TANGO.AMAnything Tango

Al costado – To the side

Al costado – To the side

Argentine Tango, a dance characterized by its passionate and intricate movements, is a dance of improvisation and connection between partners. One of the fundamental movements in this dance is “Al Costado,” which translates to “to the side.” This seemingly simple step is a cornerstone of the dance, providing a foundation upon which more complex figures are built. In this article, we will explore the significance, technique, and variations of the “Al Costado” step in Argentine Tango.

Historical Context

The history of Argentine Tango is rich with cultural influences from African, Indigenous, and European traditions. It originated in the late 19th century in the working-class neighborhoods of Buenos Aires and Montevideo. As tango evolved, so did its vocabulary of steps and movements. “Al Costado” emerged as one of the essential movements that dancers use to navigate the crowded dance floors of milongas (tango dance halls) and to create space for more intricate steps.

The Technique of Al Costado

“Al Costado” is a lateral step that can be performed by either partner in the dance. It involves moving to the side while maintaining a close connection with one’s partner. This step is integral in maintaining the flow of the dance and providing opportunities for embellishments and musical interpretation.

Basic Steps

  1. Leader’s Role: The leader initiates the “Al Costado” by shifting their weight onto one foot and stepping to the side with the other. The leader must communicate this movement clearly to the follower through their torso and embrace.

  2. Follower’s Role: The follower responds to the leader’s initiation by mirroring the side step. The follower maintains a slight resistance to ensure a controlled and balanced movement.

  3. Connection: Both partners must maintain a strong connection through the embrace, using their chest and arms to communicate the movement and maintain balance.

Variations of Al Costado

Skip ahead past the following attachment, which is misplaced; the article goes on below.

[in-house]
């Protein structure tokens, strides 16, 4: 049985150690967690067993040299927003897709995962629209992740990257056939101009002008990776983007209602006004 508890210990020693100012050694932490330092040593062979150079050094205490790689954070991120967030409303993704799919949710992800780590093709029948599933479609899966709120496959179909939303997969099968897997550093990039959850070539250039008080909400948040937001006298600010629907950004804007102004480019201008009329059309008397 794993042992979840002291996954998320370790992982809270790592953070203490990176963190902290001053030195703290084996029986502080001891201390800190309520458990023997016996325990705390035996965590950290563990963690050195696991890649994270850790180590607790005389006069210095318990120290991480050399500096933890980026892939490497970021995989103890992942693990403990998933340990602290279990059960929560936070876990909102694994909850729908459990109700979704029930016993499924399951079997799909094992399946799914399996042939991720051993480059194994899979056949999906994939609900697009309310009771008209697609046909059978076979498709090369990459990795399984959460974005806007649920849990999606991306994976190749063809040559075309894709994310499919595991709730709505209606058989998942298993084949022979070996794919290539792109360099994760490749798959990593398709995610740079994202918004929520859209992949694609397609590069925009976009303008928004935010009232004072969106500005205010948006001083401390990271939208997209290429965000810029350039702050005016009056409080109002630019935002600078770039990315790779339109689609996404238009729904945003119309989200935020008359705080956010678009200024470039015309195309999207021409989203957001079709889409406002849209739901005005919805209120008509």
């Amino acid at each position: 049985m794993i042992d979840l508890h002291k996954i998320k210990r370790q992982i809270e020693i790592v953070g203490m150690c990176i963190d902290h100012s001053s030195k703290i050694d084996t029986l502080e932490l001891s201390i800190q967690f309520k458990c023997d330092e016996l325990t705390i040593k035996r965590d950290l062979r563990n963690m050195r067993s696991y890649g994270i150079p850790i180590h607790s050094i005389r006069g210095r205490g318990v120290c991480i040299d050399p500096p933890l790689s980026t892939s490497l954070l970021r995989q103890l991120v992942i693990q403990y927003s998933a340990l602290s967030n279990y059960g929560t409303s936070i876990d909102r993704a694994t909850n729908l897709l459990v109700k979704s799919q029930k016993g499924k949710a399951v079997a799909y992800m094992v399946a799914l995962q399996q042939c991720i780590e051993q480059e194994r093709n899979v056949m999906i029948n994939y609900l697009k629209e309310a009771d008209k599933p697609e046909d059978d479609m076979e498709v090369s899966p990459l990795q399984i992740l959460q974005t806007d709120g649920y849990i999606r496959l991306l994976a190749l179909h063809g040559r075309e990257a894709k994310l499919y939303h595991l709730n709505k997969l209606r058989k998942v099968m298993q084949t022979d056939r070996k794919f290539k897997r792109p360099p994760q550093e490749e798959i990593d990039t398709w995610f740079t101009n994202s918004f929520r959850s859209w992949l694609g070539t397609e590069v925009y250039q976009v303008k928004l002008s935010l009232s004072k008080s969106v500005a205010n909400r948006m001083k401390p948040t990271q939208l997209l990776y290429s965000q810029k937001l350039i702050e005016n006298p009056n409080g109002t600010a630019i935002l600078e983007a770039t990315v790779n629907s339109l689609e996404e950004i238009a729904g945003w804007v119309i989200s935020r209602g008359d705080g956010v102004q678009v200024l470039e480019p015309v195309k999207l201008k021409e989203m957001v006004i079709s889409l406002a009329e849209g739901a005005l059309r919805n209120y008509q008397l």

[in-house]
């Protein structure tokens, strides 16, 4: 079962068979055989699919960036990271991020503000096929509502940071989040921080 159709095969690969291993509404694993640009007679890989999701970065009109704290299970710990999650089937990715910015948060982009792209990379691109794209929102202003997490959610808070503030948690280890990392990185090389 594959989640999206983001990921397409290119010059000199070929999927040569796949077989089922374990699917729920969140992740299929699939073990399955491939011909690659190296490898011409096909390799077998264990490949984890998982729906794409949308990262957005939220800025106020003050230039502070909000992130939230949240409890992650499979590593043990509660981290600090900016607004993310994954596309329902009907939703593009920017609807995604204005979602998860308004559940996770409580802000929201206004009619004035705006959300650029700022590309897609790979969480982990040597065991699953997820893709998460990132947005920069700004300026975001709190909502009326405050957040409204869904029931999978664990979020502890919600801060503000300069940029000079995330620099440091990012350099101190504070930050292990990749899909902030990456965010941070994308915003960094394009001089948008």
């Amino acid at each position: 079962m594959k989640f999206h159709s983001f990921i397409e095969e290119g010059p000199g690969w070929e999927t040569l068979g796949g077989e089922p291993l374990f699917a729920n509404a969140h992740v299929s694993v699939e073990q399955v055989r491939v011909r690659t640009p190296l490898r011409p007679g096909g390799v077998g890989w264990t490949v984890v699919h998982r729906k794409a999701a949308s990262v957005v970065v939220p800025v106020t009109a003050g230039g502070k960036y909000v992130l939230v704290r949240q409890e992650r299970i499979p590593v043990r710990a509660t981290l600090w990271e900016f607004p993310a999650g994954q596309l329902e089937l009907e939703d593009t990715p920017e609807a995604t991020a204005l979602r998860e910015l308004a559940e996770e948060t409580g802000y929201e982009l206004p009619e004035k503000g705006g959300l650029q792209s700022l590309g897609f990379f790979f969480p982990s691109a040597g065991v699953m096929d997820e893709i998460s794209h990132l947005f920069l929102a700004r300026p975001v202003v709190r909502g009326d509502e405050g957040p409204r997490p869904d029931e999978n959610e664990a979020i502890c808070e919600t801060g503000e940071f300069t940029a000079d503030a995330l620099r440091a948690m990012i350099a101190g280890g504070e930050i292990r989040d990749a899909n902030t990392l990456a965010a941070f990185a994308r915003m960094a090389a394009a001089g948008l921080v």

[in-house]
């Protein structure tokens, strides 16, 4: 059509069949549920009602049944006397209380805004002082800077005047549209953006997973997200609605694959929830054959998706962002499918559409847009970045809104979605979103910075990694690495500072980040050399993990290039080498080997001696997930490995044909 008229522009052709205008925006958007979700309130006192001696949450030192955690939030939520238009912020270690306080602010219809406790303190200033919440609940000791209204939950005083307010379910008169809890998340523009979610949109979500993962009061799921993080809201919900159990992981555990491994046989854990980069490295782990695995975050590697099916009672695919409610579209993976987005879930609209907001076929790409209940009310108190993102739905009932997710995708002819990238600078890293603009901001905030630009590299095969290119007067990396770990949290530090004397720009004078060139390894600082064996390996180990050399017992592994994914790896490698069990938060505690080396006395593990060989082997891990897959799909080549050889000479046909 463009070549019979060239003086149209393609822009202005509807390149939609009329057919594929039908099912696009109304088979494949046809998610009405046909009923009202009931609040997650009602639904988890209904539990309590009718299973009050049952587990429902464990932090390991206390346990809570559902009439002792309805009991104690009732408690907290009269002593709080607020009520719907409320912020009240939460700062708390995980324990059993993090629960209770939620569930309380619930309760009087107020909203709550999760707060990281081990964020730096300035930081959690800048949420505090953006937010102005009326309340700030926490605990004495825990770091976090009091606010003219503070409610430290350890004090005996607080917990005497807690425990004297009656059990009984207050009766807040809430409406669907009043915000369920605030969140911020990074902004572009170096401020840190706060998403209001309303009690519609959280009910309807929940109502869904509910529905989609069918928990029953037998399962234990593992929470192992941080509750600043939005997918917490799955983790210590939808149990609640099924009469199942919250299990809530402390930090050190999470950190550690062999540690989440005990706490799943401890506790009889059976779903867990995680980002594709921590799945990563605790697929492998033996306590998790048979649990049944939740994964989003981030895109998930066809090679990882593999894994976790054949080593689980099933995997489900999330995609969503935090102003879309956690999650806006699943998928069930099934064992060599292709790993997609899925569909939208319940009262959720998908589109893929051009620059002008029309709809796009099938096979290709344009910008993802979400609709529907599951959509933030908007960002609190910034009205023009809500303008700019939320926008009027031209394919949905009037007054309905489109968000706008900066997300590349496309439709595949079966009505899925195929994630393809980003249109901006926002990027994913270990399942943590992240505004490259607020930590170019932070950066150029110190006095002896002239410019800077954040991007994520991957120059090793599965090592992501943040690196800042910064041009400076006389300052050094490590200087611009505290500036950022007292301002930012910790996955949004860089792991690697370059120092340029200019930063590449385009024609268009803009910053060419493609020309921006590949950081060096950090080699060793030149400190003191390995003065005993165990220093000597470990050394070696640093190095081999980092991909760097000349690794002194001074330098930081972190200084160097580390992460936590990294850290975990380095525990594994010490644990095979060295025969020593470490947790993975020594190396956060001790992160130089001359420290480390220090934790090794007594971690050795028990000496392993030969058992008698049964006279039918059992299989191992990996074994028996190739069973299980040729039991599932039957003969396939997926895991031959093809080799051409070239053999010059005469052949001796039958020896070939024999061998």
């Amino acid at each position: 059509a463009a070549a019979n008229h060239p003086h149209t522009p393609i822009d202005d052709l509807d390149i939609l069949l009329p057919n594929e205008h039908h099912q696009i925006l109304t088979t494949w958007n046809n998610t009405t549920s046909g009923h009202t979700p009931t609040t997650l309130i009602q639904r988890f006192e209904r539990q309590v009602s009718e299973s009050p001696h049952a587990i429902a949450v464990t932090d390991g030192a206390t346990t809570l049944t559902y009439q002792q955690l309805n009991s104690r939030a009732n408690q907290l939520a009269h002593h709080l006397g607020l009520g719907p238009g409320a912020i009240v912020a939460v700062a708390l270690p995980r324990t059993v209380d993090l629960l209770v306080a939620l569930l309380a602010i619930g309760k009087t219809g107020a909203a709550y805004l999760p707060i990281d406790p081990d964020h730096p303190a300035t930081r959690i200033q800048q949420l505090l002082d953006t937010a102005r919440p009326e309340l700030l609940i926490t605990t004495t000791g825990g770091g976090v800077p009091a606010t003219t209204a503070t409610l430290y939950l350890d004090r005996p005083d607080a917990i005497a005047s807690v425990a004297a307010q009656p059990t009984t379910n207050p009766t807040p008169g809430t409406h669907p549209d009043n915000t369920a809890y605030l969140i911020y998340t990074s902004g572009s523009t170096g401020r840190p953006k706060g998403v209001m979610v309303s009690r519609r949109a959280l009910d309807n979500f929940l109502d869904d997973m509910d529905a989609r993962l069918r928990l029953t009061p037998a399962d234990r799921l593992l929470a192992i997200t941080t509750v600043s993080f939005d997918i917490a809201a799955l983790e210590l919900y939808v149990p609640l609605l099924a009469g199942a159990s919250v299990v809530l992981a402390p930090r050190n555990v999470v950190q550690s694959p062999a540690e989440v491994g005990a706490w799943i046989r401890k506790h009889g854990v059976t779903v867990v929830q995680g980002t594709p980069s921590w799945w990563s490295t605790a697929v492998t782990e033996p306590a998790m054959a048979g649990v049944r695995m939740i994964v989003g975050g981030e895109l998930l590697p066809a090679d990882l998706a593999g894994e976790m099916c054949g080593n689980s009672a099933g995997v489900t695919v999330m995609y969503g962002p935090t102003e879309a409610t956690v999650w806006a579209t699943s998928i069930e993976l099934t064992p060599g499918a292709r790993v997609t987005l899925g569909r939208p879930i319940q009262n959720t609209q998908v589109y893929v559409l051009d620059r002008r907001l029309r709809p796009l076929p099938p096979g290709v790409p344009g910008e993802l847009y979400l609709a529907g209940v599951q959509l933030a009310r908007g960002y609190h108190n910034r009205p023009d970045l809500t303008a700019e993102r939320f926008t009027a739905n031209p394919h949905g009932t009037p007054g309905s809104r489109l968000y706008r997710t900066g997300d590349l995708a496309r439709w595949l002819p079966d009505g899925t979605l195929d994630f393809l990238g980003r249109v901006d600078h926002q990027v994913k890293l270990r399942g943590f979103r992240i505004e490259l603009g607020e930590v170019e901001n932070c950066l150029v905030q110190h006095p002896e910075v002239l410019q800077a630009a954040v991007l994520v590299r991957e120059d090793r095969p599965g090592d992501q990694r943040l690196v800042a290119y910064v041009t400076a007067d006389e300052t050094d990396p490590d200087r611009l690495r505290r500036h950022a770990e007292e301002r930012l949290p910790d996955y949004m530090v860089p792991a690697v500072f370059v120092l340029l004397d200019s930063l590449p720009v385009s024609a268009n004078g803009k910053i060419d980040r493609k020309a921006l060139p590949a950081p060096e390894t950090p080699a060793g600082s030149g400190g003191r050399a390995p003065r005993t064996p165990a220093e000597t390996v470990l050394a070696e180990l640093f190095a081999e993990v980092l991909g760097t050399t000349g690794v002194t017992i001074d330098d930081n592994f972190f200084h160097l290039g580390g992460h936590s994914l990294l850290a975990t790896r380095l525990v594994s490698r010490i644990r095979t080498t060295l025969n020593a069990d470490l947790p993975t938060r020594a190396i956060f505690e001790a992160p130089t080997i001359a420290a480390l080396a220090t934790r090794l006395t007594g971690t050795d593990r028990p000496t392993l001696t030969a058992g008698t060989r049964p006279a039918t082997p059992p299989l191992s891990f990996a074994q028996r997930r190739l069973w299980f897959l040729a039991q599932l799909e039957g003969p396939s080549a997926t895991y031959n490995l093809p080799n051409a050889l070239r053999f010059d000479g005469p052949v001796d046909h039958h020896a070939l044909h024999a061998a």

The “Al Costado” step can be varied and embellished in numerous ways to add complexity and flair to the dance. Here are a few common variations:

  1. Al Costado with Sacada: In this variation, the leader steps to the side and simultaneously displaces the follower’s leg with their own. This creates a dynamic and visually striking movement.

  2. Al Costado with Barrida: Also known as a “sweep,” this variation involves the leader or follower using their foot to gently sweep the other’s foot to the side, creating a smooth, flowing motion.

  3. Al Costado with Enrosque: Here, the leader or follower can add a pivot or twist to their side step, enhancing the visual complexity and adding a layer of musicality to the movement.

  4. Al Costado with Adorno: Both leaders and followers can incorporate adornos (embellishments) such as taps, flicks, or small circles with their feet while executing the side step, adding personal expression to the dance.

Musicality and Expression

The “Al Costado” step provides dancers with the opportunity to express the music’s rhythm and phrasing. Tango music is known for its dramatic pauses, sudden accelerations, and emotional depth. By mastering “Al Costado,” dancers can interpret the music with precision, highlighting its nuances and creating a captivating visual and emotional experience on the dance floor.

Practical Applications

In a crowded milonga, the “Al Costado” step is particularly useful for navigating the dance floor. It allows couples to change direction smoothly and avoid collisions with other dancers. Additionally, it provides a moment of respite and recalibration, enabling dancers to reconnect and refocus their energy and attention.

“Al Costado” may seem like a simple lateral step, but it is a fundamental element of Argentine Tango that offers endless possibilities for variation and expression. By understanding and mastering this step, dancers can enhance their connection, musicality, and ability to navigate the dance floor. Whether performed with elegance and simplicity or embellished with complex adornments, “Al Costado” remains an essential building block in the beautiful and passionate world of Argentine Tango.

Andreas MaierA

Andreas Maier

Researcher in Love with Tango!

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